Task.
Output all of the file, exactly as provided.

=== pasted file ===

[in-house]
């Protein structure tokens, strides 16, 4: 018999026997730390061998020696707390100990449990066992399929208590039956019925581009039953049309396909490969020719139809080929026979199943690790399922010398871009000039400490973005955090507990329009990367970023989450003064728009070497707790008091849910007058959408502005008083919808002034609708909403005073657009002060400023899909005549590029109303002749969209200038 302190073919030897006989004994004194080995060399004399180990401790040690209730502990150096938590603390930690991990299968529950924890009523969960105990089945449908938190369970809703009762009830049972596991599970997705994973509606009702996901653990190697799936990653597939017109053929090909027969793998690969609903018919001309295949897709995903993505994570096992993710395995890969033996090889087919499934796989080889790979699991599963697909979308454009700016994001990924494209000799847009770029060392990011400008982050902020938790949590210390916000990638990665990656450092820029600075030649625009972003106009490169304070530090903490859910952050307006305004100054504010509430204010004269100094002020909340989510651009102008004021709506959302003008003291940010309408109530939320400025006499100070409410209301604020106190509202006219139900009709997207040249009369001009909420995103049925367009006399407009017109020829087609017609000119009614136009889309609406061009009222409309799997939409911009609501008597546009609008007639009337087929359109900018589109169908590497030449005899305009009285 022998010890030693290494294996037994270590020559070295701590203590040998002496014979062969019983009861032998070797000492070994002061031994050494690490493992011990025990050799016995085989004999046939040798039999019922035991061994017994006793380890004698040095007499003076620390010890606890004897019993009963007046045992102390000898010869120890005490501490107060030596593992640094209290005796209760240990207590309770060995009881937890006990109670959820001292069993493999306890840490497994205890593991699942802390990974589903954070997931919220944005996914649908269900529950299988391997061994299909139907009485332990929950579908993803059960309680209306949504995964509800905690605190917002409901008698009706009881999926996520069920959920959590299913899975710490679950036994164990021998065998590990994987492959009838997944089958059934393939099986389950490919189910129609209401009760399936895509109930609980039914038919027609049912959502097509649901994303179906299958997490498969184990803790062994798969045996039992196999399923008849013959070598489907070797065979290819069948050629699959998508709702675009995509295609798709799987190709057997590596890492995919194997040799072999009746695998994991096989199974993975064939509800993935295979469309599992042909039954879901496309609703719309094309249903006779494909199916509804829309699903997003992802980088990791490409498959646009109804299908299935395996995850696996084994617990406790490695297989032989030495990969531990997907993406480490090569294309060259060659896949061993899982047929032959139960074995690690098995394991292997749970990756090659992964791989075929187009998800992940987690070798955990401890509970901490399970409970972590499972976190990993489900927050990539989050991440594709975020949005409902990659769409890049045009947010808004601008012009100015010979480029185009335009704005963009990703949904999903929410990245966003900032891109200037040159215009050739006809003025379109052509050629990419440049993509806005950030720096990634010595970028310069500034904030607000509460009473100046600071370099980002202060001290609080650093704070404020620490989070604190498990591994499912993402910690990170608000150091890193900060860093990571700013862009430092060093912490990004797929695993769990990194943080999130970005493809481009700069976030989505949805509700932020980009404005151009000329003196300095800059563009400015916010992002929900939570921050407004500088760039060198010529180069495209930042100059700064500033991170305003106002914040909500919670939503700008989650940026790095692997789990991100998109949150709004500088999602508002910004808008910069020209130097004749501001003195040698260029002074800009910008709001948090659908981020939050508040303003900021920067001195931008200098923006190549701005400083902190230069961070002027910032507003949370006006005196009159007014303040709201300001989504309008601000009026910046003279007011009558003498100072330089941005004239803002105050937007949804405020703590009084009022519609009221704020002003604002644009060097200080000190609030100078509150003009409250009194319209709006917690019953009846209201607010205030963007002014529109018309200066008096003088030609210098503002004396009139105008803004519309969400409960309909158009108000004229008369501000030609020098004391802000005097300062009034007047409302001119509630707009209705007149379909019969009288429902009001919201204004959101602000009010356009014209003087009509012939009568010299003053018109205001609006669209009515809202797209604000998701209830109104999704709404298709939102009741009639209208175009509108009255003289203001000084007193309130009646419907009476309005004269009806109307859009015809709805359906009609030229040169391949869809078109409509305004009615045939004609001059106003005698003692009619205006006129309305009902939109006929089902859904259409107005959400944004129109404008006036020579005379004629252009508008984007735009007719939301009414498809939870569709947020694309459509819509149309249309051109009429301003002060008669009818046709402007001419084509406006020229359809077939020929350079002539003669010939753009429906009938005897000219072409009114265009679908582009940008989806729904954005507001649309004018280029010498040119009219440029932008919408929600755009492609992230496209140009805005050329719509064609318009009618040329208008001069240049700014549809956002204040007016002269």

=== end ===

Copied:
[in-house]
């Protein structure tokens, strides 16, 4: 018999026997730390061998020696707390100990449990066992399929208590039956019925581009039953049309396909490969020719139809080929026979199943690790399922010398871009000039400490973005955090507990329009990367970023989450003064728009070497707790008091849910007058959408502005008083919808002034609708909403005073657009002060400023899909005549590029109303002749969209200038 302190073919030897006989004994004194080995060399004399180990401790040690209730502990150096938590603390930690991990299968529950924890009523969960105990089945449908938190369970809703009762009830049972596991599970997705994973509606009702996901653990190697799936990653597939017109053929090909027969793998690969609903018919001309295949897709995903993505994570096992993710395995890969033996090889087919499934796989080889790979699991599963697909979308454009700016994001990924494209000799847009770029060392990011400008982050902020938790949590210390916000990638990665990656450092820029600075030649625009972003106009490169304070530090903490859910952050307006305004100054504010509430204010004269100094002020909340989510651009102008004021709506959302003008003291940010309408109530939320400025006499100070409410209301604020106190509202006219139900009709997207040249009369001009909420995103049925367009006399407009017109020829087609017609000119009614136009889309609406061009009222409309799997939409911009609501008597546009609008007639009337087929359109900018589109169908590497030449005899305009009285 022998010890030693290494294996037994270590020559070295701590203590040998002496014979062969019983009861032998070797000492070994002061031994050494690490493992011990025990050799016995085989004999046939040798039999019922035991061994017994006793380890004698040095007499003076620390010890606890004897019993009963007046045992102390000898010869120890005490501490107060030596593992640094209290005796209760240990207590309770060995009881937890006990109670959820001292069993493999306890840490497994205890593991699942802390990974589903954070997931919220944005996914649908269900529950299988391997061994299909139907009485332990929950579908993803059960309680209306949504995964509800905690605190917002409901008698009706009881999926996520069920959920959590299913899975710490679950036994164990021998065998590990994987492959009838997944089958059934393939099986389950490919189910129609209401009760399936895509109930609980039914038919027609049912959502097509649901994303179906299958997490498969184990803790062994798969045996039992196999399923008849013959070598489907070797065979290819069948050629699959998508709702675009995509295609798709799987190709057997590596890492995919194997040799072999009746695998994991096989199974993975064939509800993935295979469309599992042909039954879901496309609703719309094309249903006779494909199916509804829309699903997003992802980088990791490409498959646009109804299908299935395996995850696996084994617990406790490695297989032989030495990969531990997907993406480490090569294309060259060659896949061993899982047929032959139960074995690690098995394991292997749970990756090659992964791989075929187009998800992940987690070798955990401890509970901490399970409970972590499972976190990993489900927050990539989050991440594709975020949005409902990659769409890049045009947010808004601008012009100015010979480029185009335009704005963009990703949904999903929410990245966003900032891109200037040159215009050739006809003025379109052509050629990419440049993509806005950030720096990634010595970028310069500034904030607000509460009473100046600071370099980002202060001290609080650093704070404020620490989070604190498990591994499912993402910690990170608000150091890193900060860093990571700013862009430092060093912490990004797929695993769990990194943080999130970005493809481009700069976030989505949805509700932020980009404005151009000329003196300095800059563009400015916010992002929900939570921050407004500088760039060198010529180069495209930042100059700064500033991170305003106002914040909500919670939503700008989650940026790095692997789990991100998109949150709004500088999602508002910004808008910069020209130097004749501001003195040698260029002074800009910008709001948090659908981020939050508040303003900021920067001195931008200098923006190549701005400083902190230069961070002027910032507003949370006006005196009159007014303040709201300001989504309008601000009026910046003279007011009558003498100072330089941005004239803002105050937007949804405020703590009084009022519609009221704020002003604002644009060097200080000190609030100078509150003009409250009194319209709006917690019953009846209201607010205030963007002014529109018309200066008096003088030609210098503002004396009139105008803004519309969400409960309909158009108000004229008369501000030609020098004391802000005097300062009034007047409302001119509630707009209705007149379909019969009288429902009001919201204004959101602000009010356009014209003087009509012939009568010299003053018109205001609006669209009515809202797209604000998701209830109104999704709404298709939102009741009639209208175009509108009255003289203001000084007193309130009646419907009476309005004269009806109307859009015809709805359906009609030229040169391949869809078109409509305004009615045939004609001059106003005698003692009619205006006129309305009902939109006929089902859904259409107005959400944004129109404008006036020579005379004629252009508008984007735009007719939301009414498809939870569709947020694309459509819509149309249309051109009429301003002060008669009818046709402007001419084509406006020229359809077939020929350079002539003669010939753009429906009938005897000219072409009114265009679908582009940008989806729904954005507001649309004018280029010498040119009219440029932008919408929600755009492609992230496209140009805005050329719509064609318009009618040329208008001069240049700014549809956002204040007016002269």